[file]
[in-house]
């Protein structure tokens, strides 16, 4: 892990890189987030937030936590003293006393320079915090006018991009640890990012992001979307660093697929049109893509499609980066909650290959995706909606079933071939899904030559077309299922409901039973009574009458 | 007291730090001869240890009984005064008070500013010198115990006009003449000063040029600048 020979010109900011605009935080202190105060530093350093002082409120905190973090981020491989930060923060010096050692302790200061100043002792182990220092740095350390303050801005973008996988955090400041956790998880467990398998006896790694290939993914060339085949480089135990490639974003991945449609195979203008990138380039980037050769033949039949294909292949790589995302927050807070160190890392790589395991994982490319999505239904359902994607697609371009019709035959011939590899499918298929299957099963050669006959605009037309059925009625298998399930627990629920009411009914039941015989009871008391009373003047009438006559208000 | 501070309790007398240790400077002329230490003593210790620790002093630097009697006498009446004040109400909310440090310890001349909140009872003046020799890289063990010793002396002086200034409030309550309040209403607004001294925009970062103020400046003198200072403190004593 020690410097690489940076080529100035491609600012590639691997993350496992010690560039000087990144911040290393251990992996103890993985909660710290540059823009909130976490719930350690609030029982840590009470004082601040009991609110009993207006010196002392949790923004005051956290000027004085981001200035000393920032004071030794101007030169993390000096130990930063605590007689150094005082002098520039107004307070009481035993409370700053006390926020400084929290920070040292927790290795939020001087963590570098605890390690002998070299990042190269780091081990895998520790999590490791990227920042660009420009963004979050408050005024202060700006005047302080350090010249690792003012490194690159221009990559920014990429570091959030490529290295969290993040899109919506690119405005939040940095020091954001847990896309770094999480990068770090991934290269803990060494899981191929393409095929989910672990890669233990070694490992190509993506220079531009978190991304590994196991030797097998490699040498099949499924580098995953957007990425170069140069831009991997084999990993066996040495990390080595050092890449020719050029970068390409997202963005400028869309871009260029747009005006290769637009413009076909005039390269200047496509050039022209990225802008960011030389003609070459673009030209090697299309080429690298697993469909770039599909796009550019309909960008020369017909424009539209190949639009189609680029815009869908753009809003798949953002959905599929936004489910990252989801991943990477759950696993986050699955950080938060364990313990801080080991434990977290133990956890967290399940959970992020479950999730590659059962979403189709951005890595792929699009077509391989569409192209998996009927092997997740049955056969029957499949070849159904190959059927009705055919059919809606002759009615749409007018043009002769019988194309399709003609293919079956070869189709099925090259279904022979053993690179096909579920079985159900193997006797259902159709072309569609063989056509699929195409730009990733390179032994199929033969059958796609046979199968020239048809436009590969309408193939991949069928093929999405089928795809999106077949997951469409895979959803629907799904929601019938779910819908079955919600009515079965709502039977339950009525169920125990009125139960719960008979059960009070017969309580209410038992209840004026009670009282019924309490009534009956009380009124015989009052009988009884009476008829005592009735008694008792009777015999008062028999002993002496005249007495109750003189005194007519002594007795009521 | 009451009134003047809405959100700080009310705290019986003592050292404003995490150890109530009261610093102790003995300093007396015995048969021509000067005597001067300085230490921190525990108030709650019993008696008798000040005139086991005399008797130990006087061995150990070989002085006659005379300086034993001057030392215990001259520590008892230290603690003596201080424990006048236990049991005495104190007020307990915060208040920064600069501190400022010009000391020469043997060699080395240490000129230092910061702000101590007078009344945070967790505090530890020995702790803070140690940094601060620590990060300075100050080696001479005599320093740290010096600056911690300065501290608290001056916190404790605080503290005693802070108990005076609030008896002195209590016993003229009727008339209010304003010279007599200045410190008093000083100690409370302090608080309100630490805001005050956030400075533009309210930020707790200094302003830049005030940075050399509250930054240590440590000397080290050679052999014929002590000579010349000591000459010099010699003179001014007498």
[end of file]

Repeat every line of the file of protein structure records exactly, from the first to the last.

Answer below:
[in-house]
């Protein structure tokens, strides 16, 4: 892990890189987030937030936590003293006393320079915090006018991009640890990012992001979307660093697929049109893509499609980066909650290959995706909606079933071939899904030559077309299922409901039973009574009458 | 007291730090001869240890009984005064008070500013010198115990006009003449000063040029600048 020979010109900011605009935080202190105060530093350093002082409120905190973090981020491989930060923060010096050692302790200061100043002792182990220092740095350390303050801005973008996988955090400041956790998880467990398998006896790694290939993914060339085949480089135990490639974003991945449609195979203008990138380039980037050769033949039949294909292949790589995302927050807070160190890392790589395991994982490319999505239904359902994607697609371009019709035959011939590899499918298929299957099963050669006959605009037309059925009625298998399930627990629920009411009914039941015989009871008391009373003047009438006559208000 | 501070309790007398240790400077002329230490003593210790620790002093630097009697006498009446004040109400909310440090310890001349909140009872003046020799890289063990010793002396002086200034409030309550309040209403607004001294925009970062103020400046003198200072403190004593 020690410097690489940076080529100035491609600012590639691997993350496992010690560039000087990144911040290393251990992996103890993985909660710290540059823009909130976490719930350690609030029982840590009470004082601040009991609110009993207006010196002392949790923004005051956290000027004085981001200035000393920032004071030794101007030169993390000096130990930063605590007689150094005082002098520039107004307070009481035993409370700053006390926020400084929290920070040292927790290795939020001087963590570098605890390690002998070299990042190269780091081990895998520790999590490791990227920042660009420009963004979050408050005024202060700006005047302080350090010249690792003012490194690159221009990559920014990429570091959030490529290295969290993040899109919506690119405005939040940095020091954001847990896309770094999480990068770090991934290269803990060494899981191929393409095929989910672990890669233990070694490992190509993506220079531009978190991304590994196991030797097998490699040498099949499924580098995953957007990425170069140069831009991997084999990993066996040495990390080595050092890449020719050029970068390409997202963005400028869309871009260029747009005006290769637009413009076909005039390269200047496509050039022209990225802008960011030389003609070459673009030209090697299309080429690298697993469909770039599909796009550019309909960008020369017909424009539209190949639009189609680029815009869908753009809003798949953002959905599929936004489910990252989801991943990477759950696993986050699955950080938060364990313990801080080991434990977290133990956890967290399940959970992020479950999730590659059962979403189709951005890595792929699009077509391989569409192209998996009927092997997740049955056969029957499949070849159904190959059927009705055919059919809606002759009615749409007018043009002769019988194309399709003609293919079956070869189709099925090259279904022979053993690179096909579920079985159900193997006797259902159709072309569609063989056509699929195409730009990733390179032994199929033969059958796609046979199968020239048809436009590969309408193939991949069928093929999405089928795809999106077949997951469409895979959803629907799904929601019938779910819908079955919600009515079965709502039977339950009525169920125990009125139960719960008979059960009070017969309580209410038992209840004026009670009282019924309490009534009956009380009124015989009052009988009884009476008829005592009735008694008792009777015999008062028999002993002496005249007495109750003189005194007519002594007795009521 | 009451009134003047809405959100700080009310705290019986003592050292404003995490150890109530009261610093102790003995300093007396015995048969021509000067005597001067300085230490921190525990108030709650019993008696008798000040005139086991005399008797130990006087061995150990070989002085006659005379300086034993001057030392215990001259520590008892230290603690003596201080424990006048236990049991005495104190007020307990915060208040920064600069501190400022010009000391020469043997060699080395240490000129230092910061702000101590007078009344945070967790505090530890020995702790803070140690940094601060620590990060300075100050080696001479005599320093740290010096600056911690300065501290608290001056916190404790605080503290005693802070108990005076609030008896002195209590016993003229009727008339209010304003010279007599200045410190008093000083100690409370302090608080309100630490805001005050956030400075533009309210930020707790200094302003830049005030940075050399509250930054240590440590000397080290050679052999014929002590000579010349000591000459010099010699003179001014007498």